PIERRE — Continuing our look into campaign finance loopholes that were used during South Dakota's primary elections for the Legislature, this week we'll consider un-sourced donations, independent expenditures, and partisan-financed independent candidates. The South Dakota Gun Owners political action committee, operated by Ray Lautenschlager of Rapid City, is an example regarding un-sourced donations.
PIERRE — Julie Mathiesen, of Sturgis, resigned from the state Board of Education (BOE) recently because of South Dakota's new law requiring disclosures of possible financial conflicts. The law applies to members of state boards and commissions and to people who work in leadership posts in public education. Mathiesen is the first state appointee to step down before the new law takes effect July 1. She is director for the Technology In Education organization that assists schools throughout South Dakota.
PIERRE — Secretary of State Shantel Krebs plans a review of South Dakota's campaign finance reporting laws, according to her office's spokesman. Jason Williams said she intends to convene a summer subcommittee with representatives from the Legislature, the state Board of Elections and the business community. Proposed changes will be presented at the October meeting of Board of Elections.
PIERRE—South Dakota needs criminal sanctions for people convicted of drug abuse who are caught using again during their probation and parole periods, several police chiefs told legislators Wednesday. The panel of lawmakers is studying methamphetamine and opioid use and looking for ways to steer students away from that path. Karl Jegeris, the Rapid City police chief, suggested tracking babies whose mothers are methamphetamine users. He also asked for a third party to conduct a survey of people who work in the criminal justice system.
PIERRE — The South Dakota Railroad Board granted a six-month extension Wednesday for Dakota Southern Railway to continue leasing the state-owned line between Napa and Platte amid a dispute about who controls its future. The lease negotiations are mired in a feud over who has federal clearance to operate on the line. Declining to step aside is the Napa Platte Regional Railroad Authority that held the lease for about 35 years until the state board chose Dakota Southern instead.
PIERRE — The South Dakota Board of Economic Development approved four grants for local development purposes Tuesday. The Faulkton Area Economic Development Corp. receives a $384,000 grant from the local infrastructure improvement program; The Beadle and Spink Enterprise Community Inc. receives a $250,000 grant for use in its revolving loan fund from the economic development partnership program; The South Eastern Development Foundation receives a $250,000 grant for use in its revolving loan fund from the economic development partnership program; and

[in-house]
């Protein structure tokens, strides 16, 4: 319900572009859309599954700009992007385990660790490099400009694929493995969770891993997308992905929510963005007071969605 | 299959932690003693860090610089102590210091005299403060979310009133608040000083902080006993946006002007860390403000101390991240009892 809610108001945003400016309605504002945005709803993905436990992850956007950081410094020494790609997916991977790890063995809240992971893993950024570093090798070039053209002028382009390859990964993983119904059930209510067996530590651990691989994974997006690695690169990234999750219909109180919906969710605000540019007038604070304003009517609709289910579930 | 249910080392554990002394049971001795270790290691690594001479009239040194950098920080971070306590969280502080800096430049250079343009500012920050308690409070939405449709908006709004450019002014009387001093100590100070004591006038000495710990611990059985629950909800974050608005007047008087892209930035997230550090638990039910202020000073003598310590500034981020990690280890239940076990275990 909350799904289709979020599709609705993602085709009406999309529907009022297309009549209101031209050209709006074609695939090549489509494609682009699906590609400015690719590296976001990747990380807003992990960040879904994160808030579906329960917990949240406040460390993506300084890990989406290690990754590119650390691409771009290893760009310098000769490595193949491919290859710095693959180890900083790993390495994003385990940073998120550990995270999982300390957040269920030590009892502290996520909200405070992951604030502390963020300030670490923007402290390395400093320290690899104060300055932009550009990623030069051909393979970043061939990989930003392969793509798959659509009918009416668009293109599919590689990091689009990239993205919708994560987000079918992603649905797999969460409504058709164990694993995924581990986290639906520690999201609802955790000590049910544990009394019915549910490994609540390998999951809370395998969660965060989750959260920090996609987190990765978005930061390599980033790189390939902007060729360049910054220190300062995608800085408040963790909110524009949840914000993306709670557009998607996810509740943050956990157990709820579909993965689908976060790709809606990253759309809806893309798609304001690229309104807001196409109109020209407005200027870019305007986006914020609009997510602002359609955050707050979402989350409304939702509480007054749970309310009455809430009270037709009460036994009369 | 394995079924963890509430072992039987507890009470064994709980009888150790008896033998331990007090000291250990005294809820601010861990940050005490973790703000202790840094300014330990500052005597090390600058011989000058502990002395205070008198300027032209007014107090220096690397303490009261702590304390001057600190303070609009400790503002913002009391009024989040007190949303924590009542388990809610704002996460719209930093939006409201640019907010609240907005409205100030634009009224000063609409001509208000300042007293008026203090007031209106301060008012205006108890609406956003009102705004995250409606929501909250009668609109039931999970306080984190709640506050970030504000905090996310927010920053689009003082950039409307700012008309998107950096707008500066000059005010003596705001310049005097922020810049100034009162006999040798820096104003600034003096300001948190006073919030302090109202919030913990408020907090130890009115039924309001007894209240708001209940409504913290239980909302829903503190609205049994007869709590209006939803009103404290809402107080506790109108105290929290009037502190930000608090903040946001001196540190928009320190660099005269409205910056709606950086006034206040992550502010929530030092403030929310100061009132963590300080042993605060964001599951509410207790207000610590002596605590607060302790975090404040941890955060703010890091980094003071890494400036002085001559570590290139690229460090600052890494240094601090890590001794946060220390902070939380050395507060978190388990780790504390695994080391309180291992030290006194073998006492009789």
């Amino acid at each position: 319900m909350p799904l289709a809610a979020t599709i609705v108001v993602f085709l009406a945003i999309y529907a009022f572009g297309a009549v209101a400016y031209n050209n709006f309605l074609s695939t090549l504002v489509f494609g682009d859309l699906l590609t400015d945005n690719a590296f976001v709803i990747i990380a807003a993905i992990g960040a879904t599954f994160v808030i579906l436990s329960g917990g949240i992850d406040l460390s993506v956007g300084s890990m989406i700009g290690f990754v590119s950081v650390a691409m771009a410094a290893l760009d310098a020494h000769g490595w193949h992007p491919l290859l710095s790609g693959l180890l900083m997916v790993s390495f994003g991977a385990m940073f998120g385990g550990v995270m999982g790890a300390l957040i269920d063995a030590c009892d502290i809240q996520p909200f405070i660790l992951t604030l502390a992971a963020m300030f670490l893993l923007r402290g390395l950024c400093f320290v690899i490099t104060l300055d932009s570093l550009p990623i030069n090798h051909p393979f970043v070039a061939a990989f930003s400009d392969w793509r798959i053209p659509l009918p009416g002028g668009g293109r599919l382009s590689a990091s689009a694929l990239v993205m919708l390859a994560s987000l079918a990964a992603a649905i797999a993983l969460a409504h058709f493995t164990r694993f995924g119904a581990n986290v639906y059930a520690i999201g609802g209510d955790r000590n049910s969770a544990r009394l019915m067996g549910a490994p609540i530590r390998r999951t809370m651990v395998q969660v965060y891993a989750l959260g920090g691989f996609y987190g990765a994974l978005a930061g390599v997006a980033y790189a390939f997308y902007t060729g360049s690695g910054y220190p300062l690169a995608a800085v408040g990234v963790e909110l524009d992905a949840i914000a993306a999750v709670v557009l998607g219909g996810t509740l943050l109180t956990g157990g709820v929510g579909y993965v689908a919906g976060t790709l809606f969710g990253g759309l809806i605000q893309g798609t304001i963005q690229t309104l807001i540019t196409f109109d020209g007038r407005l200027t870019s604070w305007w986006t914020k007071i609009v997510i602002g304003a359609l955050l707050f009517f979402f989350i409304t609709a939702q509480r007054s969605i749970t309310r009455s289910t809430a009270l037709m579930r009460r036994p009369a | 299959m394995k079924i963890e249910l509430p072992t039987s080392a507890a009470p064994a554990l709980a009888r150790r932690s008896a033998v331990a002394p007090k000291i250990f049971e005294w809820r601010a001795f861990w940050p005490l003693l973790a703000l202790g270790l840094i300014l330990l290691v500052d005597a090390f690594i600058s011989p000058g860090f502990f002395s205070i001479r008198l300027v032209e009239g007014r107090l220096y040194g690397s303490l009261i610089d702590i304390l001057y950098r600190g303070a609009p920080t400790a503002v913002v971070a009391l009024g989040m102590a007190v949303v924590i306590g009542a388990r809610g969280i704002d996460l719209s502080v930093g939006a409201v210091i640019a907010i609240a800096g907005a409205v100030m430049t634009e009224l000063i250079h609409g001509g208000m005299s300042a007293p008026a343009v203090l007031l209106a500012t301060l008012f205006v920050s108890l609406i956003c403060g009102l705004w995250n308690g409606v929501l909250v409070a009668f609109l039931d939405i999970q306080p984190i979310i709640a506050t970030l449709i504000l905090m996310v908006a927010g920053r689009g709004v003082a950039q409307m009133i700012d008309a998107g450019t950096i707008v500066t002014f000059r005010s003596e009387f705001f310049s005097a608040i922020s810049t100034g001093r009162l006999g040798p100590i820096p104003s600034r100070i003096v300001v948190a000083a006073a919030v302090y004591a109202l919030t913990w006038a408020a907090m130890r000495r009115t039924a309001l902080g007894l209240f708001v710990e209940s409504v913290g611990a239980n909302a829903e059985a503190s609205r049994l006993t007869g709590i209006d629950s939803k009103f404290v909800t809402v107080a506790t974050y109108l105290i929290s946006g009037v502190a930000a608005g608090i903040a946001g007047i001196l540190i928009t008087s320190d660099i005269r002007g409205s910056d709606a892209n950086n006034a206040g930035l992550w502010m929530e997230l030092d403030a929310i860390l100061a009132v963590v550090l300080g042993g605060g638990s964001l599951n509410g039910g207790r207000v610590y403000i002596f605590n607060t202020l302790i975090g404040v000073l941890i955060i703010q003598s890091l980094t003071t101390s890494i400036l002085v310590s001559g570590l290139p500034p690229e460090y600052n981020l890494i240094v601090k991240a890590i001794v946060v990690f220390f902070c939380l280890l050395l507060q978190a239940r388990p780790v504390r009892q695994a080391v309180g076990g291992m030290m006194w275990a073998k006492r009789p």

The Legislature's Executive Board selected on Monday a new member of the South Dakota Investment Council. He is Jeff Nelson of Wentworth. Nelson is the former chief officer for East River Electric Cooperative at Madison and was a Democratic candidate for the state House of Representatives in the 2014 elections. Nelson succeeds Jim Means of Yankton, a senior officer at First Dakota National Bank. Investment council members are allowed one five-year term and can't all be from the same political party.
PIERRE — Money flew like punches with fury in the final weeks of many campaigns leading to last Tuesday's party-primary elections across South Dakota. Maneuvers that attempted to deceive or make discovery difficult became commonly used, especially in some of the fierce Republican legislative primaries. Many candidates of both parties and supporters have turned South Dakota into a wild west of politics. Gradually we're making progress toward more transparency within the formal structure of state and local governments.
PIERRE — Five months before the November general elections, one fourth of the 105 seats in the Legislature have already been won. Eight candidates for Senate didn't have opponents. Three other candidates for Senate won primary elections Tuesday but don't have November opponents. In the House of Representatives, 11 candidates didn't have opponents. Five other candidates for House seats won primary elections Tuesday but don't have November opponents. Six current legislators lost in Tuesday's primary elections.
PIERRE—At least 16 of the state Senate's 35 seats will have new people in them for the 2017 legislative session. The chamber's Republican leadership could be in line for big changes, too. The relationship might be tested more often between many of the Republican senators and Republican Gov. Dennis Daugaard during his final two years in the office.